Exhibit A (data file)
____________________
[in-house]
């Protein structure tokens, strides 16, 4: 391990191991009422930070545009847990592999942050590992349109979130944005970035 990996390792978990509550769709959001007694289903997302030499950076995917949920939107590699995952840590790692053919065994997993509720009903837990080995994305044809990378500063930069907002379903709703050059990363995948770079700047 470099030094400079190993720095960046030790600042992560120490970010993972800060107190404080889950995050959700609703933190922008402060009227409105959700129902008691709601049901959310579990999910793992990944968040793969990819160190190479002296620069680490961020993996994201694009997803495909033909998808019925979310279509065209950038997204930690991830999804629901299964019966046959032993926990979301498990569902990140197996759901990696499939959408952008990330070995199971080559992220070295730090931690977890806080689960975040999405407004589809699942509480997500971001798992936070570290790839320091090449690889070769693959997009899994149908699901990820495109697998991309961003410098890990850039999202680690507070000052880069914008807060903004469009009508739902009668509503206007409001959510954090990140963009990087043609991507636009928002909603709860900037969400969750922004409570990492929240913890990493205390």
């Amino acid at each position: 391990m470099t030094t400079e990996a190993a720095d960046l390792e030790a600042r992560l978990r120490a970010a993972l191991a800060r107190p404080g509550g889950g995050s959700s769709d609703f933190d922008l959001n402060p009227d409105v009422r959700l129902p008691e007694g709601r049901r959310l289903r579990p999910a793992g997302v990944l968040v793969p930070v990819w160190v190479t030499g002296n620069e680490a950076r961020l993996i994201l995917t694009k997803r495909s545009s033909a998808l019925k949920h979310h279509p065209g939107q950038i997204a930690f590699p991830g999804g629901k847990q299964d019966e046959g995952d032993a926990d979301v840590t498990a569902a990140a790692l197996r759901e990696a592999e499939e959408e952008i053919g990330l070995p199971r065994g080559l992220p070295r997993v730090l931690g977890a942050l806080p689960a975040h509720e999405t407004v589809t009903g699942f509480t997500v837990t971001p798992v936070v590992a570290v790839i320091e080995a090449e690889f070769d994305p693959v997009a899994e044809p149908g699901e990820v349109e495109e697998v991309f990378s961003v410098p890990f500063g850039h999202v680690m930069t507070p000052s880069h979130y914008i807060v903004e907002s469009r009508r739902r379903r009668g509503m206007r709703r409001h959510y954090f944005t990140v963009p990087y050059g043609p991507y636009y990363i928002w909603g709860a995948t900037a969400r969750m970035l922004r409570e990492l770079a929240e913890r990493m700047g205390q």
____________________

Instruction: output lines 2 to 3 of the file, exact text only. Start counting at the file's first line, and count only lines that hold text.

């Protein structure tokens, strides 16, 4: 391990191991009422930070545009847990592999942050590992349109979130944005970035 990996390792978990509550769709959001007694289903997302030499950076995917949920939107590699995952840590790692053919065994997993509720009903837990080995994305044809990378500063930069907002379903709703050059990363995948770079700047 470099030094400079190993720095960046030790600042992560120490970010993972800060107190404080889950995050959700609703933190922008402060009227409105959700129902008691709601049901959310579990999910793992990944968040793969990819160190190479002296620069680490961020993996994201694009997803495909033909998808019925979310279509065209950038997204930690991830999804629901299964019966046959032993926990979301498990569902990140197996759901990696499939959408952008990330070995199971080559992220070295730090931690977890806080689960975040999405407004589809699942509480997500971001798992936070570290790839320091090449690889070769693959997009899994149908699901990820495109697998991309961003410098890990850039999202680690507070000052880069914008807060903004469009009508739902009668509503206007409001959510954090990140963009990087043609991507636009928002909603709860900037969400969750922004409570990492929240913890990493205390």
């Amino acid at each position: 391990m470099t030094t400079e990996a190993a720095d960046l390792e030790a600042r992560l978990r120490a970010a993972l191991a800060r107190p404080g509550g889950g995050s959700s769709d609703f933190d922008l959001n402060p009227d409105v009422r959700l129902p008691e007694g709601r049901r959310l289903r579990p999910a793992g997302v990944l968040v793969p930070v990819w160190v190479t030499g002296n620069e680490a950076r961020l993996i994201l995917t694009k997803r495909s545009s033909a998808l019925k949920h979310h279509p065209g939107q950038i997204a930690f590699p991830g999804g629901k847990q299964d019966e046959g995952d032993a926990d979301v840590t498990a569902a990140a790692l197996r759901e990696a592999e499939e959408e952008i053919g990330l070995p199971r065994g080559l992220p070295r997993v730090l931690g977890a942050l806080p689960a975040h509720e999405t407004v589809t009903g699942f509480t997500v837990t971001p798992v936070v590992a570290v790839i320091e080995a090449e690889f070769d994305p693959v997009a899994e044809p149908g699901e990820v349109e495109e697998v991309f990378s961003v410098p890990f500063g850039h999202v680690m930069t507070p000052s880069h979130y914008i807060v903004e907002s469009r009508r739902r379903r009668g509503m206007r709703r409001h959510y954090f944005t990140v963009p990087y050059g043609p991507y636009y990363i928002w909603g709860a995948t900037a969400r969750m970035l922004r409570e990492l770079a929240e913890r990493m700047g205390q």